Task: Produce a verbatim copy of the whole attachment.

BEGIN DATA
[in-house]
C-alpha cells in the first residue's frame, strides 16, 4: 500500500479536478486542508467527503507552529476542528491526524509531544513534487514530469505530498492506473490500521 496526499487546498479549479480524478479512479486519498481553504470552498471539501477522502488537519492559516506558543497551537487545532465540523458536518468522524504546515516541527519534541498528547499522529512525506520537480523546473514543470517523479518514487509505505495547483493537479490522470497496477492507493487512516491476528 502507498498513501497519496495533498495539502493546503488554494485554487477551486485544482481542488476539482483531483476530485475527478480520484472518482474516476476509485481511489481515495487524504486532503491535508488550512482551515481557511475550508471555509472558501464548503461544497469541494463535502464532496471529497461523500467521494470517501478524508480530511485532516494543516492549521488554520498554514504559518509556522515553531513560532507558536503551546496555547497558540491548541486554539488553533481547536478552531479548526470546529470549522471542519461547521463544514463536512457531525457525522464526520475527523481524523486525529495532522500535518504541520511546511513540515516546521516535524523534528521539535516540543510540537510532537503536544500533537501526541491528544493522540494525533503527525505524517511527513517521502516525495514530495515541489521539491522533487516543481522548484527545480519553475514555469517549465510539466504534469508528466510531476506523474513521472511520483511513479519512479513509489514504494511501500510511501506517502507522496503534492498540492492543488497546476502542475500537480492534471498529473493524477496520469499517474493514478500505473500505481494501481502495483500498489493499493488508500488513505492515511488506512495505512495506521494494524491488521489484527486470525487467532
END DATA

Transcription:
[in-house]
C-alpha cells in the first residue's frame, strides 16, 4: 500500500479536478486542508467527503507552529476542528491526524509531544513534487514530469505530498492506473490500521 496526499487546498479549479480524478479512479486519498481553504470552498471539501477522502488537519492559516506558543497551537487545532465540523458536518468522524504546515516541527519534541498528547499522529512525506520537480523546473514543470517523479518514487509505505495547483493537479490522470497496477492507493487512516491476528 502507498498513501497519496495533498495539502493546503488554494485554487477551486485544482481542488476539482483531483476530485475527478480520484472518482474516476476509485481511489481515495487524504486532503491535508488550512482551515481557511475550508471555509472558501464548503461544497469541494463535502464532496471529497461523500467521494470517501478524508480530511485532516494543516492549521488554520498554514504559518509556522515553531513560532507558536503551546496555547497558540491548541486554539488553533481547536478552531479548526470546529470549522471542519461547521463544514463536512457531525457525522464526520475527523481524523486525529495532522500535518504541520511546511513540515516546521516535524523534528521539535516540543510540537510532537503536544500533537501526541491528544493522540494525533503527525505524517511527513517521502516525495514530495515541489521539491522533487516543481522548484527545480519553475514555469517549465510539466504534469508528466510531476506523474513521472511520483511513479519512479513509489514504494511501500510511501506517502507522496503534492498540492492543488497546476502542475500537480492534471498529473493524477496520469499517474493514478500505473500505481494501481502495483500498489493499493488508500488513505492515511488506512495505512495506521494494524491488521489484527486470525487467532